The certification process itself was probably the biggest challenge when we wanted to add organic beers to our range. We were readily able to source organic malt – which constitutes the vast bulk of our ingredient bill – and other ingredients. We still have to schedule other production around the organic Steam Ale, but that is a relatively easy thing to do.
We were also one of the first Australian breweries to realise the environmental benefit of cans. They are easy to recycle and substantially lighter than bottles, reducing fuel consumption during transport. There is even some evidence that beer in cans, when packaged on a good canning line, stays fresh longer, as there is less headspace for oxygen to creep in and the container is opaque – blocking out UV light which reacts with hops in the beer.”
New Belgium Brewery
A commonly regurgitated beer myth claims that it was consumed in lieu of water in the Middle Ages, when clean H2O was hard to come by. The jury is still out on whether there’s any truth to this appealing – at least to beer drinkers – theory. Fact is, the brewing process may improve contaminated water under dire circumstances, but clean water makes for better beer. New Belgium Brewery has long been campaigning for protection of the local waterways in Colorado, but also in the entire USA, at least in part to ensure that they can continue to make great beer from clean water.
Katie Wallace, Assistant Director of Sustainability, outlines some of the many, many measures at the heart of the brewery’s company culture:
“We liaise with all departments throughout the brewery to determine what issues are essential from an environmental and business perspective. We’re 100% employee-owned and have a high involvement culture, so we also help bring to life some of our coworkers’ ideas and contributions. We believe that business can be a force for good, and that helps uplift our workers and give back to the community.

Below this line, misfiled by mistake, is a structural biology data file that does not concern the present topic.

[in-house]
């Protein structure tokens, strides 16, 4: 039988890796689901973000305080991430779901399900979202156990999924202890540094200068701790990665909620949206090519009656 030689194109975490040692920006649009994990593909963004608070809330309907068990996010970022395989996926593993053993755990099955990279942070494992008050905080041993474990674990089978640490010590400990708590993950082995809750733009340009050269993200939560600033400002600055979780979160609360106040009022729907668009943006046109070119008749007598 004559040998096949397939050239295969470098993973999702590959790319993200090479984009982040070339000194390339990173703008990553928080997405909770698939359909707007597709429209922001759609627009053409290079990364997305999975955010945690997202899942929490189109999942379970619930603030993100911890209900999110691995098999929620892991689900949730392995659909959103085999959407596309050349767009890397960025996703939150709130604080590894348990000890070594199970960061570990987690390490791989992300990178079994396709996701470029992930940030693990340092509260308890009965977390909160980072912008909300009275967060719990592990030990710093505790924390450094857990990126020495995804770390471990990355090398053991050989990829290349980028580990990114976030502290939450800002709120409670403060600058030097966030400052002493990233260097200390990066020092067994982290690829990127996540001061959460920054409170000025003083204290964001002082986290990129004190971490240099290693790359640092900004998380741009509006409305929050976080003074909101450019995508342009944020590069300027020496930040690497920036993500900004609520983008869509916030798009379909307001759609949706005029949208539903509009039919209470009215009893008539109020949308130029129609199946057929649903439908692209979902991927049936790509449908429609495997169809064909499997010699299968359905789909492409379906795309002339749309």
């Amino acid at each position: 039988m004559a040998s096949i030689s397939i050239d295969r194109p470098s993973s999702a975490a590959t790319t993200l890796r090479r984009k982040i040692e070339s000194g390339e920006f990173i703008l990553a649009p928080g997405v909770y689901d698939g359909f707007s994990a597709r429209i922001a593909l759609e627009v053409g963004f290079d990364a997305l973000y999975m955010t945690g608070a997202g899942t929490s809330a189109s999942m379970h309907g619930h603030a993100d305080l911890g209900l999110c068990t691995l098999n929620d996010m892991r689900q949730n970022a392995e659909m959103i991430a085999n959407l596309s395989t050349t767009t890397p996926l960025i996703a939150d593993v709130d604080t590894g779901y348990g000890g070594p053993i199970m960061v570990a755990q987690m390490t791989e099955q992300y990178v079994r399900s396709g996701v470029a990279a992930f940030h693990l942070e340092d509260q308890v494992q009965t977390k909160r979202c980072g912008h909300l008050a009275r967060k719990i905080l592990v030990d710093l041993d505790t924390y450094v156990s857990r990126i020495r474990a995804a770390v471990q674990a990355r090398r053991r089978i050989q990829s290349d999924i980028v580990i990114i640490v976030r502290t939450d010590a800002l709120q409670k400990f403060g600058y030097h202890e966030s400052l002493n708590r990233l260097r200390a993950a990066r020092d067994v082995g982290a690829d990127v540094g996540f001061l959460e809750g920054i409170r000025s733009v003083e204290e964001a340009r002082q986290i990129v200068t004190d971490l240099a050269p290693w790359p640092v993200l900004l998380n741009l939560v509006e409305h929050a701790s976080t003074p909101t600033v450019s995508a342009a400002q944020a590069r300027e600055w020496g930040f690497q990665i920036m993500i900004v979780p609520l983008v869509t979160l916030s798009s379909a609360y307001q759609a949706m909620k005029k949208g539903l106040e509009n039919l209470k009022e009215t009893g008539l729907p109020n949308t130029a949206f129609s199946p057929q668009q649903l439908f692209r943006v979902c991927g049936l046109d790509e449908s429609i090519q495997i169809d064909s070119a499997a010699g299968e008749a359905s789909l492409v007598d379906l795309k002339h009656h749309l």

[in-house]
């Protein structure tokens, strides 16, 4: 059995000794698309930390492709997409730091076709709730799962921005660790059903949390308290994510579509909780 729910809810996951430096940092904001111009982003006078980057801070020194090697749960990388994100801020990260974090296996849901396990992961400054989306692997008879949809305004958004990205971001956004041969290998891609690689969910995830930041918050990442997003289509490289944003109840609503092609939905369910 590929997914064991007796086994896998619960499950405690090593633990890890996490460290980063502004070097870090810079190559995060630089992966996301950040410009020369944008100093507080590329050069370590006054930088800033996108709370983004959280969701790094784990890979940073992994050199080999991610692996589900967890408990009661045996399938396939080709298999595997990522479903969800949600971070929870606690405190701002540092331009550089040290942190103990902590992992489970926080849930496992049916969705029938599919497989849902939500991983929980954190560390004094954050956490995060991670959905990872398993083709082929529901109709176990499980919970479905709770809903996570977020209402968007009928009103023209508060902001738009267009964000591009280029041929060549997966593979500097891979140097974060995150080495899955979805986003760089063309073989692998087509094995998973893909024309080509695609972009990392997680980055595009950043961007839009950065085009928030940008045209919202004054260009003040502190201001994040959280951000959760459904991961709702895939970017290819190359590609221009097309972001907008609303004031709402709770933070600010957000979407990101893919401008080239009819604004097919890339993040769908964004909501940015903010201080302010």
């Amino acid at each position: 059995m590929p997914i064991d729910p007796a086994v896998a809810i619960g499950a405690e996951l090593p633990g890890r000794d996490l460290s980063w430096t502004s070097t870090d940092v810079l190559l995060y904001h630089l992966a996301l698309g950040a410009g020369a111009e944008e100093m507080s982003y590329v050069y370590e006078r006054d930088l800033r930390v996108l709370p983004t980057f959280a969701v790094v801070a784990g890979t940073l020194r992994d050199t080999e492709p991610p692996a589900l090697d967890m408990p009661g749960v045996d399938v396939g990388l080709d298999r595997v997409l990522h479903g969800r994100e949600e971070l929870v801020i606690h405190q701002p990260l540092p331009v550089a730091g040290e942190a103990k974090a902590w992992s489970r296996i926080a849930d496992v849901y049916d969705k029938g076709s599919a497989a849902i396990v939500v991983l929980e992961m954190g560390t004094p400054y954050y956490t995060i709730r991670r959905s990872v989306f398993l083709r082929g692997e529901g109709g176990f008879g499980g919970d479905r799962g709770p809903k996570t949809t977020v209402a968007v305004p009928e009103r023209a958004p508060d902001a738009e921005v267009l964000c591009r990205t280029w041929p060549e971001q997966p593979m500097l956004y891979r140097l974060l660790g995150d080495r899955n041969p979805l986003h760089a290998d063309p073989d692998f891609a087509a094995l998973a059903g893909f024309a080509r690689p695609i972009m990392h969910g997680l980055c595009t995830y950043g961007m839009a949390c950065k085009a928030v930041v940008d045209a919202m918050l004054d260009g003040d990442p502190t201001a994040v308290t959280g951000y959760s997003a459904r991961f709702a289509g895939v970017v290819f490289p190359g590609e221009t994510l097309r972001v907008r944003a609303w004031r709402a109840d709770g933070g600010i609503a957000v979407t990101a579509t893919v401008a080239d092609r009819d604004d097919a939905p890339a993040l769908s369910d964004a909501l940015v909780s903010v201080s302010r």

Before our founders started the brewery and before they ever sold their first bottle of beer, they took a hike in Rocky Mountain National Park to figure out what really mattered to them. That day they put down on paper our core values. One of our founders was a social worker, and he just had a knack for understanding how to put into practice those values in a working culture. The fact that sustainability has been an essential part of the company from the beginning makes it a bit easier to implement related policies, but it’s never too late or too early to decide on your values and bring them to life.
We collaborate and exchange ideas with a number of breweries through the Brewers Association Sustainability Committee, which helps small and large breweries manage sustainability with less effort and time investments, so they can focus on making good beer instead.
The beautiful thing about beer is that it appeals to many kinds of people. That means it’s a good product to offer people who care about sustainability and a great way to engage anyone who doesn’t. We’re continually trying to connect with our customers on really important, serious issues, but people come to us in part to forget about their troubles and the problems in the world, so we make sure that we keep our communication ‘in the beer zone.’ We communicate what’s really important to us while keeping it fun.
It sort of emulates what our team is like on a day to day basis. We have to understand the serious environmental, technical and business issues and yet at the end of the day we want to enjoy life and make great beer.”
How focused are you on the growing trend for sustainable beers?